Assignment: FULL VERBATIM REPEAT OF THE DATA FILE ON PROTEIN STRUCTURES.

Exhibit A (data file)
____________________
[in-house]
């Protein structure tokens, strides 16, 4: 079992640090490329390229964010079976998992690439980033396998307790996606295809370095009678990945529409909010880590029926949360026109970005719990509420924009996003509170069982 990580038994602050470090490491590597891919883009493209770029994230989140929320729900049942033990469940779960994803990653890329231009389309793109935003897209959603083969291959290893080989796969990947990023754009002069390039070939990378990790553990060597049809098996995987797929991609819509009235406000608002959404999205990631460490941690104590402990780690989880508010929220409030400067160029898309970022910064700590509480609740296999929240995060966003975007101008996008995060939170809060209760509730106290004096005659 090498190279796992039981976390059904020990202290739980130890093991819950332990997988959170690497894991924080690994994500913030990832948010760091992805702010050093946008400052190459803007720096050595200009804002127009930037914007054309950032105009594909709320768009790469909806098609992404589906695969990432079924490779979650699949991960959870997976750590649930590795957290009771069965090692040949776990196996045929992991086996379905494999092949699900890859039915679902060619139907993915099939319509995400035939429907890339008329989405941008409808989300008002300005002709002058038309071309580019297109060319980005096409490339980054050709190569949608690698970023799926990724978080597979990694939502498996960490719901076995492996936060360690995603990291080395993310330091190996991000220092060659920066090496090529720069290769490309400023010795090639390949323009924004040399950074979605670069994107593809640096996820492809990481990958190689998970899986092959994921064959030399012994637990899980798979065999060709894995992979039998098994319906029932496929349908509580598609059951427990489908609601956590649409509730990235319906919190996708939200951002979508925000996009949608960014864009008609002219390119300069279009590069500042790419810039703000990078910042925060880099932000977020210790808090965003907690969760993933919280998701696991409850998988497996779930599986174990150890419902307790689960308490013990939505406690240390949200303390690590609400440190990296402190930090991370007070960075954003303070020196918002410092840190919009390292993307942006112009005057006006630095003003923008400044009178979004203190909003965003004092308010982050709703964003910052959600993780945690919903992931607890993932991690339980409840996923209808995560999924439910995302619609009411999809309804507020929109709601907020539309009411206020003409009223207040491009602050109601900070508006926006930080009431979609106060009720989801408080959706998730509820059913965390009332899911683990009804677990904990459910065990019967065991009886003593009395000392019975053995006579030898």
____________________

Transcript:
[in-house]
């Protein structure tokens, strides 16, 4: 079992640090490329390229964010079976998992690439980033396998307790996606295809370095009678990945529409909010880590029926949360026109970005719990509420924009996003509170069982 990580038994602050470090490491590597891919883009493209770029994230989140929320729900049942033990469940779960994803990653890329231009389309793109935003897209959603083969291959290893080989796969990947990023754009002069390039070939990378990790553990060597049809098996995987797929991609819509009235406000608002959404999205990631460490941690104590402990780690989880508010929220409030400067160029898309970022910064700590509480609740296999929240995060966003975007101008996008995060939170809060209760509730106290004096005659 090498190279796992039981976390059904020990202290739980130890093991819950332990997988959170690497894991924080690994994500913030990832948010760091992805702010050093946008400052190459803007720096050595200009804002127009930037914007054309950032105009594909709320768009790469909806098609992404589906695969990432079924490779979650699949991960959870997976750590649930590795957290009771069965090692040949776990196996045929992991086996379905494999092949699900890859039915679902060619139907993915099939319509995400035939429907890339008329989405941008409808989300008002300005002709002058038309071309580019297109060319980005096409490339980054050709190569949608690698970023799926990724978080597979990694939502498996960490719901076995492996936060360690995603990291080395993310330091190996991000220092060659920066090496090529720069290769490309400023010795090639390949323009924004040399950074979605670069994107593809640096996820492809990481990958190689998970899986092959994921064959030399012994637990899980798979065999060709894995992979039998098994319906029932496929349908509580598609059951427990489908609601956590649409509730990235319906919190996708939200951002979508925000996009949608960014864009008609002219390119300069279009590069500042790419810039703000990078910042925060880099932000977020210790808090965003907690969760993933919280998701696991409850998988497996779930599986174990150890419902307790689960308490013990939505406690240390949200303390690590609400440190990296402190930090991370007070960075954003303070020196918002410092840190919009390292993307942006112009005057006006630095003003923008400044009178979004203190909003965003004092308010982050709703964003910052959600993780945690919903992931607890993932991690339980409840996923209808995560999924439910995302619609009411999809309804507020929109709601907020539309009411206020003409009223207040491009602050109601900070508006926006930080009431979609106060009720989801408080959706998730509820059913965390009332899911683990009804677990904990459910065990019967065991009886003593009395000392019975053995006579030898």